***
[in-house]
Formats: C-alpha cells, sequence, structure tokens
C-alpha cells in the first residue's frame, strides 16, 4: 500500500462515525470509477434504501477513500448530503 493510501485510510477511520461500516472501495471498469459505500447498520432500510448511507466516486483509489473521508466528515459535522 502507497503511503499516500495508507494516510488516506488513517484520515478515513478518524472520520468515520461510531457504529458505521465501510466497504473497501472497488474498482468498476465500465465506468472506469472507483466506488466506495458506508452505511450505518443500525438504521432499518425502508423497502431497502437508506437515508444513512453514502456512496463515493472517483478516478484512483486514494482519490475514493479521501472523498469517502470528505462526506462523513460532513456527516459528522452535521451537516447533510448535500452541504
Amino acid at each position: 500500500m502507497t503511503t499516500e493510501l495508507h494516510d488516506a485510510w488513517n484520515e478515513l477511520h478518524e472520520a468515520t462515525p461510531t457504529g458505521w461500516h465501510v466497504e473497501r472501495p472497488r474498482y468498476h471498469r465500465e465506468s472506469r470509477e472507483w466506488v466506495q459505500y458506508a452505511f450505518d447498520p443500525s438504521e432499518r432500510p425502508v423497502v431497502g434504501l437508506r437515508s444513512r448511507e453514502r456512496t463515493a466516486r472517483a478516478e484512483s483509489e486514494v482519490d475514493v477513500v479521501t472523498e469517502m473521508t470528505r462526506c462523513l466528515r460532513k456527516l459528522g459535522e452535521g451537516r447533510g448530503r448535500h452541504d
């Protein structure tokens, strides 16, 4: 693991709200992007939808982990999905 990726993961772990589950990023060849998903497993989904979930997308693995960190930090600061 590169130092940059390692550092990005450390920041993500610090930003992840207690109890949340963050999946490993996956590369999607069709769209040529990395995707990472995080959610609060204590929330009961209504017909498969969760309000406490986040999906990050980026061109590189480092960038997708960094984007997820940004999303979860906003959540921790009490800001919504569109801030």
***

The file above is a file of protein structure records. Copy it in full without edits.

[in-house]
Formats: C-alpha cells, sequence, structure tokens
C-alpha cells in the first residue's frame, strides 16, 4: 500500500462515525470509477434504501477513500448530503 493510501485510510477511520461500516472501495471498469459505500447498520432500510448511507466516486483509489473521508466528515459535522 502507497503511503499516500495508507494516510488516506488513517484520515478515513478518524472520520468515520461510531457504529458505521465501510466497504473497501472497488474498482468498476465500465465506468472506469472507483466506488466506495458506508452505511450505518443500525438504521432499518425502508423497502431497502437508506437515508444513512453514502456512496463515493472517483478516478484512483486514494482519490475514493479521501472523498469517502470528505462526506462523513460532513456527516459528522452535521451537516447533510448535500452541504
Amino acid at each position: 500500500m502507497t503511503t499516500e493510501l495508507h494516510d488516506a485510510w488513517n484520515e478515513l477511520h478518524e472520520a468515520t462515525p461510531t457504529g458505521w461500516h465501510v466497504e473497501r472501495p472497488r474498482y468498476h471498469r465500465e465506468s472506469r470509477e472507483w466506488v466506495q459505500y458506508a452505511f450505518d447498520p443500525s438504521e432499518r432500510p425502508v423497502v431497502g434504501l437508506r437515508s444513512r448511507e453514502r456512496t463515493a466516486r472517483a478516478e484512483s483509489e486514494v482519490d475514493v477513500v479521501t472523498e469517502m473521508t470528505r462526506c462523513l466528515r460532513k456527516l459528522g459535522e452535521g451537516r447533510g448530503r448535500h452541504d
């Protein structure tokens, strides 16, 4: 693991709200992007939808982990999905 990726993961772990589950990023060849998903497993989904979930997308693995960190930090600061 590169130092940059390692550092990005450390920041993500610090930003992840207690109890949340963050999946490993996956590369999607069709769209040529990395995707990472995080959610609060204590929330009961209504017909498969969760309000406490986040999906990050980026061109590189480092960038997708960094984007997820940004999303979860906003959540921790009490800001919504569109801030």